Although FC2 feels like something I’ve always known about at a sort of cellular level, the truth (and I use the term loosely) is that I was a sophomore at the University of Wisconsin, thumbing through new arrivals at the library late one Friday night, when I stumbled across a copy of 98.6.
The four winds, humors, blood types, corners, directions, seasons, the four chambers of the heart, the four chambers of a cow’s stomach, the four-in-hand knot, the four railroads of Monopoly, four eyes, four dead in Ohio, the four speeds of the record player playing quartets, Motown and Moptops.
I first heard about FC2 when I was an editor at Quarterly West, the literary magazine at the University of Utah. We published several of their authors and FC2 would send us books when they were published. Sometime in there I bought Brian Evenson’s The Wavering Knife.
The text is the residue of a nine-month-long performance piece during which I carried out a specially designed three-pronged system for culling and mixing material from more than a decade of my own journaling with tiny bits of other texts, according to a schedule designed to challenge my short-term memory in various ways.
It was in North Carolina of all places. I was in the Army (82nd Airborne Division) wondering what the fuck am I doing here with all these dumb hillbillies. In those days (let’s say it was 1951, I was still very dumb and naive and unprepared for the rest of my life and sentimental and full of complexes, but ready to take on anyone, anything, in those days I would easily do 100 push ups and 200 sit-ups without blinking), anyway, there I was at Fort Bragg with the 82nd wondering how the hell did I get into this shit, and one day, I remember very clearly it was raining cats and dogs and while all the fat ugly hillbillies were getting drunk or playing poker, I went for a long walk alone in the rain.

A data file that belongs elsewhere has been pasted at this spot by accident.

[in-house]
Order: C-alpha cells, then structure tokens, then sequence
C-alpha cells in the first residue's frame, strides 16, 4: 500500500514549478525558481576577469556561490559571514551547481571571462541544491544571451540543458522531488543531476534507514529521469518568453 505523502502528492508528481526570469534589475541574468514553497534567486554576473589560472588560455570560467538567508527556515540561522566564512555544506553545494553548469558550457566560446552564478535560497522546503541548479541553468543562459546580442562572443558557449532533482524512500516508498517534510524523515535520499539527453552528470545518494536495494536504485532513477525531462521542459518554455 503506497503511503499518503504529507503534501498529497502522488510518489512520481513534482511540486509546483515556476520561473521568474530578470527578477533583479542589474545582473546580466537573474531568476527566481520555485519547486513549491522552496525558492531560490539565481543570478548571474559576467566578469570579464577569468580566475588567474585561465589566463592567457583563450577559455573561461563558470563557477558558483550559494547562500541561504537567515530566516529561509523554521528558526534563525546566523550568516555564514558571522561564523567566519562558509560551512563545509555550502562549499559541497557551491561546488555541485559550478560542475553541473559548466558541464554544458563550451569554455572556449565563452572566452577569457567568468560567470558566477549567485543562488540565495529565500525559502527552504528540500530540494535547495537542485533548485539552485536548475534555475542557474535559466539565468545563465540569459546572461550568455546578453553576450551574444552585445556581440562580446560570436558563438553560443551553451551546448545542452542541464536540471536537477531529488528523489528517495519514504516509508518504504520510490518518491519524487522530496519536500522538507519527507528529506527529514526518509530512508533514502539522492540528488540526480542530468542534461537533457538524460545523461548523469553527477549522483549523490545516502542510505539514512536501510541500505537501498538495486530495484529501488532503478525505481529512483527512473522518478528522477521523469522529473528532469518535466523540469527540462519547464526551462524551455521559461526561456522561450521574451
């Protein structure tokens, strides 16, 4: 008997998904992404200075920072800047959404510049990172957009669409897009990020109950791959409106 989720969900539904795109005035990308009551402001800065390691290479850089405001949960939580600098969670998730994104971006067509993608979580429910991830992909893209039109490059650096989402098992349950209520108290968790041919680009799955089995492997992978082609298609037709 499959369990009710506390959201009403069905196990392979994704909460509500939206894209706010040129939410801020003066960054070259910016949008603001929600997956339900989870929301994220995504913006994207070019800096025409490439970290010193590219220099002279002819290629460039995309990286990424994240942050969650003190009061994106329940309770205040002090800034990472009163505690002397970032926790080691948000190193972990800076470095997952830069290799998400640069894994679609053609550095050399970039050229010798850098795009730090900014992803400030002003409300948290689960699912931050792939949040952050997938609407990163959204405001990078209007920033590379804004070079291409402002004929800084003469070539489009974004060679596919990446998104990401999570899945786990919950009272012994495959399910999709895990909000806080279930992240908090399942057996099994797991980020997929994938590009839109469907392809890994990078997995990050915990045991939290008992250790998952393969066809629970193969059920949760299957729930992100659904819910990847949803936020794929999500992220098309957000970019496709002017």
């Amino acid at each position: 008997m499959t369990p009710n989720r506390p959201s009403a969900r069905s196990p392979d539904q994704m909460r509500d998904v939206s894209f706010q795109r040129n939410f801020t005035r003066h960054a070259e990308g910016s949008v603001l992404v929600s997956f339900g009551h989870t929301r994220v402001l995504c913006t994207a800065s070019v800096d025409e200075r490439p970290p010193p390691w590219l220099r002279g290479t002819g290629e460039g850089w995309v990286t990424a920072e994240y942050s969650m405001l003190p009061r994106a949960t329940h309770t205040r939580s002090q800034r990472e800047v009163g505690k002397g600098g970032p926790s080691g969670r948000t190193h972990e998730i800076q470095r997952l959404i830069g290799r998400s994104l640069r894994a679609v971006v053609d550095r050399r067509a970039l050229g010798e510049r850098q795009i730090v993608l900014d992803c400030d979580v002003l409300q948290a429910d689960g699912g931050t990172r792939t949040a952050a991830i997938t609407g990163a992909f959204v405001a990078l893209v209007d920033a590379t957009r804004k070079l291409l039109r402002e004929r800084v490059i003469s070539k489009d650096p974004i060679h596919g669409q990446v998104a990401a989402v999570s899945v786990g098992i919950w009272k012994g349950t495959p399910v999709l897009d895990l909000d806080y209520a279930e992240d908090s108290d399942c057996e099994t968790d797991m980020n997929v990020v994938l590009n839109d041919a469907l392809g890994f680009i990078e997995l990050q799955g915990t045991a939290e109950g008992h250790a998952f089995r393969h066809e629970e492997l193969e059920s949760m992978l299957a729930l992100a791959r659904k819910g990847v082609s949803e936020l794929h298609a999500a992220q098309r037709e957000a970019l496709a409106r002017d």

I would not want to leave the impression that my print books are a less significant part of my total oeuvre. The truth is, my print books, especially those published by FC2, I hold near and dear to my heart. And I think they are multimedia objects too, not just books. They play with the visual interface of the page as well as the sound/audio potential of language. The Amerika-At-War section of The Kafka Chronicles is every bit as multi-media and virtual as my recent DVD/surround sound piece “Chromo Hack” is.